The following article, Truck Driver Who Lost Leg In Crash Becomes Trainer To Help Others, was first published on Flag And Cross.
<img src="https://storage.googleapis.com/prod-zenger-storage/image/e9c5db1c-8bfc-4fa8-ba0f-8c0de209291f.jpg" alt="Craig Walton lifting weights. Craig Walton, a 33-year-old fitness enthusiast, had his right lower limb amputated after a white Jaguar XE collided head-on with his 14-ton truck in November 2021. DORSET ORTHOPAEDIC/SWNS“>
A truck driver has qualified as a personal trainer to help others with life-changing injuries – after he lost his leg in a horror crash.
Fitness fanatic Craig Walton, 33, had his right lower leg removed after a white Jaguar XE smashed head-on into his 14-tonne truck in November 2021.
The dad-of-one said he was left stunned after hearing paramedics talk of a ‘possible amputation’ at the scene of the crash, on the A19, near Doncaster, South Yorks.
But just a few hours later, he shared an emotional call with his wife Alice, 32, where she told him “not to worry” before his crushed right leg was cut away below his knee.
Craig, who previously trained in the gym four times a week, remembered ‘crying his eyes out’ after the first part of the operation was complete.
However, he soon began putting together a plan for the future, which began with learning to walk before his daughter’s birth a few months later.
He later conquered Yr Wyddfa, also known as Snowdon, and even did the ‘Fan Dance’, a 15-mile weighted walk challenge, which forms part of the SAS selection process.
And Craig, who qualified as a personal trainer specializing in disabled clients in July this year, said he’s been humbled to receive calls from potential clients.
He said: “It’s been really rewarding. I found that when I had my accident, there weren’t that many people qualified to be able to deal with me and work with me.
“So that was one of the reasons I really wanted to do it.
“[After the amputation], I remember waking up, I was barely sleeping, and I just started crying. I was in a dark cubicle.
“A nurse came in and held my hand and said, ‘Everything is going to be ok’. I then started to make plans about how I was going to get through this.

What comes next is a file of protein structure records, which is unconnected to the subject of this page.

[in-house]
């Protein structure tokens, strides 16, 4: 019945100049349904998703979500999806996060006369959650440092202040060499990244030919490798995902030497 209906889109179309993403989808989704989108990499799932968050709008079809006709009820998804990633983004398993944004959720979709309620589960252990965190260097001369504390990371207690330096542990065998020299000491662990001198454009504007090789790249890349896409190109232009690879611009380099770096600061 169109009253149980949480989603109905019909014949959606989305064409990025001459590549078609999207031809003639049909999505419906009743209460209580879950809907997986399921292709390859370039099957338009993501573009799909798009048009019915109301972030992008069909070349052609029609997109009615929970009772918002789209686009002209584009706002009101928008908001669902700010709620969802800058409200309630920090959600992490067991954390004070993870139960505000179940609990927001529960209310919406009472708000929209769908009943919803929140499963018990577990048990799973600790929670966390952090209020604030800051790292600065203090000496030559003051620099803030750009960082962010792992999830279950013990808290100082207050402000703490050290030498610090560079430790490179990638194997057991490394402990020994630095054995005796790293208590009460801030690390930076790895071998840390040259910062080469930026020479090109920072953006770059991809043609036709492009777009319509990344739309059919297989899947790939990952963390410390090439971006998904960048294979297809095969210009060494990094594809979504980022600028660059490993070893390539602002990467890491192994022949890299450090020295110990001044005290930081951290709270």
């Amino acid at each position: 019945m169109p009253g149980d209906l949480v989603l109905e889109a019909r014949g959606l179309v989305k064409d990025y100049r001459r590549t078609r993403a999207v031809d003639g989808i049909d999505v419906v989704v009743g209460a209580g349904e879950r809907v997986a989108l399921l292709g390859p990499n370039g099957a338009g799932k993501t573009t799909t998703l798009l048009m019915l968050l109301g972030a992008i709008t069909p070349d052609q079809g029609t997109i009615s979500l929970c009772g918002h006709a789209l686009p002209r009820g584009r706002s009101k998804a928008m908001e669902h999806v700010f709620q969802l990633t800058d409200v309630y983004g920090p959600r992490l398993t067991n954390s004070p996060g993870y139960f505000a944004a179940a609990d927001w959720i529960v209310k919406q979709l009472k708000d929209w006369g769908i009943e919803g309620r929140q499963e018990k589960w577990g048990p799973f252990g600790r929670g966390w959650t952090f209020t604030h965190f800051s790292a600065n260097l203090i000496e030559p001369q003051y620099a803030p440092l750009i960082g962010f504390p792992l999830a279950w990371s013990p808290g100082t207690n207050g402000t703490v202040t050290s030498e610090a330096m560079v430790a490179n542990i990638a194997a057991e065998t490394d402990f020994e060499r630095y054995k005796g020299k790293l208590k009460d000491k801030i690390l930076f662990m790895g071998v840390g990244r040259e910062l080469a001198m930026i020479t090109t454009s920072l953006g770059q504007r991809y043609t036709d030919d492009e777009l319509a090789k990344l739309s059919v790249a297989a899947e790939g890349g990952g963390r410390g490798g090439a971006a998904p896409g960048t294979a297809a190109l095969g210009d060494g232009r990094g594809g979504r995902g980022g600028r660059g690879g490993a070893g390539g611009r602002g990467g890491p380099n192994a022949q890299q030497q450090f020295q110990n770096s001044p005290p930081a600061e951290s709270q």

“I was up walking in February. My daughter was born on March 23… I was able to walk out of the hospital with her. That was a good day.”
Craig, from Barnsley, South Yorks., had been an HGV driver for six years before his crash on November 4, 2021, which happened on a clear, calm day.
He worked morning shifts, starting at 4 am and finishing at 10.30 am, which allowed him to fit in both a kickboxing and weight training session in the gym on most days.
But disaster struck when the white Jaguar XE estate veered onto the wrong side of the road and struck his cab, close to his headlights.
Craig said: “The impact was on my side of the cab. It was a fairly straight stretch of road. But it just swerved at the very last second.
“He sent us off into the hedge on his side of the road, and then he ended up on his side of the road. I think his car was set on fire as well.”
Craig, who was trapped in his truck for an hour, said he had realized he might lose a leg when he overheard the ambulance staff chatting at the scene.
He said: “The paramedic radioed to his colleague and he said I was ‘a possible amputation’. That hadn’t even crossed my mind until he had said it.
“I had thought: ‘They can’t be taking my leg off? Surely they can’t be taking my leg off?’ But they administered Ketemin, so I was sort of knocked out from then on.”
He was then flown by air ambulance to Leeds General Infirmary, where he spoke to care home manager Alice, who was then 20 weeks pregnant, before the operation.
He said: “I was crying about it. And I said I needed to speak to Alice.
“But the consultant took the phone off me and started speaking to her. He said there were bones missing from my foot. It was a complete mess.
“They then put Alice back on the phone. She said they needed to take my leg off but ‘not to worry’. She said I was alive and that was ‘the main thing’.
He added: “It was a time in my life when we were going to have a baby, and then suddenly everything changed, and I had a disability. It was scary.”
Craig spent eight days in the hospital, where he went on to make a set of daily and monthly goals for his life moving forward.
Ten months to the day of his accident, he conquered Yr Wyddfa, also known as Snowdon, and began training to become a fitness instructor in September 2022.
Craig also completed the legendary Fan Dance challenge, a 15-mile (24km) march, in July this year, which he’d first done back in January 2020.
He joked: “It was probably the worst thing I’d ever done in my life. It was so hard.
“But when I was in hospital, a friend came to visit me and said, ‘We will definitely get you doing it again’.”
Craig finished his course specializing in personal training for people with disabilities in July.
And said he’d already been contacted by someone inquiring about his services.
He added: “When I got that message, I got a really good feeling that I would be a help to somebody who wouldn’t have maybe got what they needed to suit them.”
Produced in association with SWNS Talker
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